When radical New York lawyer Joel Litvinoff is felled by a stroke, his wife, Audrey, uncovers a secret that forces her to reexamine everything she thought she knew about their 40-year marriage. Joel's children will soon have to come to terms with this discovery themselves, but for the meantime, they are struggling with their own dilemmas and doubts.Rosa, a disillusioned revolutionary, has found herself drawn into the world of Orthodox Judaism and is now being pressed to make a commitment to that religion. Karla, a devoted social worker hoping to adopt a child with her husband, is falling in love with the owner of a newspaper stand outside her office. Ne'er-do-well Lenny is living at home, approaching another relapse into heroin addiction.In the course of battling their own demons - and one another - the Litvinoff clan is called upon to examine long-held articles of faith that have formed the basis of their lives together and their identities as individuals. In the end, all the family members will have to answer their own questions and decide what - if anything - they still believe in. The Believers explores big ideas with a light touch, delivering a tragic, comic family story as unsparing as it is filled with compassion.More
Get ready for a ride. Zoe Heller's eagerly awaited third novel, The Believers, delivers as a follow-up to the celebrated What Was She Thinking: Notes on a Scandal, which was adapted into an Oscar-nominated film. Though this one's about family, there are still plenty of scandals to go around. The New York Litvinoff clan is not, by any means, a very likable bunch, nor do they live the ideals they espouse. The liberal, self-professed open-minded parents can defend and sympathize with alleged 9/11 terrorists both in court and in theory, but not with their own adult daughters for much lesser offenses (Rosa for turning to religion, and Karla for turning fat). Their adopted son Lenny, though an addict and a liar, gets off easier. When patriarch Joel suffers a stroke in court and sinks into a coma, an event that would pull most families together, the Litvinoffs remain viciously, comically at each other's throats -- especially spitfire mother Audrey, a British transplant to New York who always has the last word.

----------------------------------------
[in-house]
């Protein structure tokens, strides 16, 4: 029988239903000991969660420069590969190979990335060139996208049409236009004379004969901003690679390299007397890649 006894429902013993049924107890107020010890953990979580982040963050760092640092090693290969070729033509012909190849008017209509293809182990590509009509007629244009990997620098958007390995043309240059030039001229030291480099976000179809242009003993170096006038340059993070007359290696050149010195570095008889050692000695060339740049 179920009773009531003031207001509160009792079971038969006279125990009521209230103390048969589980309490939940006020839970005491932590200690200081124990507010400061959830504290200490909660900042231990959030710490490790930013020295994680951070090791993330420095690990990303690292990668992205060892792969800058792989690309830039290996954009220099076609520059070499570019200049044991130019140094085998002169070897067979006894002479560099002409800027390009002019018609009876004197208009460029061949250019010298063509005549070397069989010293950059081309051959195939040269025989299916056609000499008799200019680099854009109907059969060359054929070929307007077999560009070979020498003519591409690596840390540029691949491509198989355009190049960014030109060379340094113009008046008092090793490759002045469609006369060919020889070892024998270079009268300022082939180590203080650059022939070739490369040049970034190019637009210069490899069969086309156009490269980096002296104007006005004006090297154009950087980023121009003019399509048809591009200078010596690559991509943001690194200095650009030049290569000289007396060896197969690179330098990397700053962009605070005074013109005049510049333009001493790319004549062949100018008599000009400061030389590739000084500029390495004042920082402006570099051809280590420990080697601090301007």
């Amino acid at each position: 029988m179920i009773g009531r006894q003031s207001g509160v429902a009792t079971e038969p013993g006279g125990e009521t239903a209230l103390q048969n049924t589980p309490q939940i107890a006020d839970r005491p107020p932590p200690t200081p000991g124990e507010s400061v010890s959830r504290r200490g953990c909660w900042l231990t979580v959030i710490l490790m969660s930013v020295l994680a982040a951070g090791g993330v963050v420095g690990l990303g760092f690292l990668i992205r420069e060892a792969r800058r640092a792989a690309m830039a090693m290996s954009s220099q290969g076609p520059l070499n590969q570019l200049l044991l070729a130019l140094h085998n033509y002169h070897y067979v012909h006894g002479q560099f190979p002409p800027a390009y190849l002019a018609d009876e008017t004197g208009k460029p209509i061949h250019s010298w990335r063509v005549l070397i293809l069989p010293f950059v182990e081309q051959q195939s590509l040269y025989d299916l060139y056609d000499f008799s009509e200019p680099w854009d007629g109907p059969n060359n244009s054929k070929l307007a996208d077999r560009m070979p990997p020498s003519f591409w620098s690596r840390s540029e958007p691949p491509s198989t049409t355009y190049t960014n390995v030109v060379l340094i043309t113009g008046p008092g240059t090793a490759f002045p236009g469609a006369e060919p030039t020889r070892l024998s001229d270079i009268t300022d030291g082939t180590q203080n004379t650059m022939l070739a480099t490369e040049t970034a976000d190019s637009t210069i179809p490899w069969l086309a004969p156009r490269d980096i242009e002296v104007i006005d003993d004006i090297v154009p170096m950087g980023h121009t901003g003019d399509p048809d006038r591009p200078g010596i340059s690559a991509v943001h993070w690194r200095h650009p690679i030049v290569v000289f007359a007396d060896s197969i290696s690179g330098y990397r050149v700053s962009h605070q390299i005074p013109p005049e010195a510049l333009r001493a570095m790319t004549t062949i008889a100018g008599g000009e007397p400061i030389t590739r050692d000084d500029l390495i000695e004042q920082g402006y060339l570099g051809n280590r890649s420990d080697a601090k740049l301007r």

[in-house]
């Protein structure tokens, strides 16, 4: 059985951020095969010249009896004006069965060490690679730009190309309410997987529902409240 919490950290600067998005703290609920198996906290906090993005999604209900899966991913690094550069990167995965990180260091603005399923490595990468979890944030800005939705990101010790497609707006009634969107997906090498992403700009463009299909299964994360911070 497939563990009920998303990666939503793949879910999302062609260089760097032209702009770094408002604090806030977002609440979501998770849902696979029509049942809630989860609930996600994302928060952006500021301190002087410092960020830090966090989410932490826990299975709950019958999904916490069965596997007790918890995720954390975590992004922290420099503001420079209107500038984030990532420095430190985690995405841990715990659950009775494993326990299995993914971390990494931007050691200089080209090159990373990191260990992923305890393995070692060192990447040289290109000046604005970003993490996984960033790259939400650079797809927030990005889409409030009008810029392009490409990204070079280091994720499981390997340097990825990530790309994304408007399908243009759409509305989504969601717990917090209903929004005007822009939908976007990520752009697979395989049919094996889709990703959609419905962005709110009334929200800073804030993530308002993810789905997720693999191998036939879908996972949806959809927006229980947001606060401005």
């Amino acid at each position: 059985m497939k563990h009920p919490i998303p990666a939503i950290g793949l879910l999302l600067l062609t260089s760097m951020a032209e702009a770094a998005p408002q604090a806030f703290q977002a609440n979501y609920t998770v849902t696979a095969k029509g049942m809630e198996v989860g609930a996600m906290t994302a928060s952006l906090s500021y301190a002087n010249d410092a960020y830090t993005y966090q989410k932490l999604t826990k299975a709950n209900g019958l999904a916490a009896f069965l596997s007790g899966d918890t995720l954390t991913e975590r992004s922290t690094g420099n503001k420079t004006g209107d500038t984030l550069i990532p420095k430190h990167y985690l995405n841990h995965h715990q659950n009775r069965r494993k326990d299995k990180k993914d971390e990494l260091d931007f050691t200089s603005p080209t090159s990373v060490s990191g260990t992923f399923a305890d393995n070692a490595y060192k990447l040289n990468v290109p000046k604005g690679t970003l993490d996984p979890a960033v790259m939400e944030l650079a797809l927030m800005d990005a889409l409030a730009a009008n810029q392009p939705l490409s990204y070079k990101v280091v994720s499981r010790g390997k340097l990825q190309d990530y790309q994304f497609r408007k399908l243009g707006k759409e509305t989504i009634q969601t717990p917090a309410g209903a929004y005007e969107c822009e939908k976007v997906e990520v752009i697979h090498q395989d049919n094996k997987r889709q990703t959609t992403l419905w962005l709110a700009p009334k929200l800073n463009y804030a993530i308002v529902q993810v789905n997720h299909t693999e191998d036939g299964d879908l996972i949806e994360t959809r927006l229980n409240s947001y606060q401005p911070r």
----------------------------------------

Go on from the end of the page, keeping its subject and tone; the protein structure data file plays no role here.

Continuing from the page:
And giving that word extra oomph is narrator Andrea Martin. A Broadway-trained actress, Martin turns the tale into a performance. She takes command in the prologue, set in 1962 London, with impeccable accents (there are many throughout the book) and tones, equally adept at voicing the men and the women, and never looks back. Her Audrey, already a force to be reckoned with, gains momentum. Whereas others may have made the matriarch seem perpetually angry -- especially when proof of Joel's philandering comes to light -- Martin is able to hit both the sadness and comicality in her quips. In fact, Martin makes the wide cast of characters more relatable and individual on the airwaves than they may at first seem on the page. Her timing, cadence, and staccato rants are spot on, bringing out the humor in the book that may have been lost to a lesser narrator. When you reach the end, you'll want an encore, even if it is just more privileged people behaving badly. Kelly Marages
"One of the best novels of the year." (Sunday Times)
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Great writing, not-so-great narration
- Annie M.
grating, but really great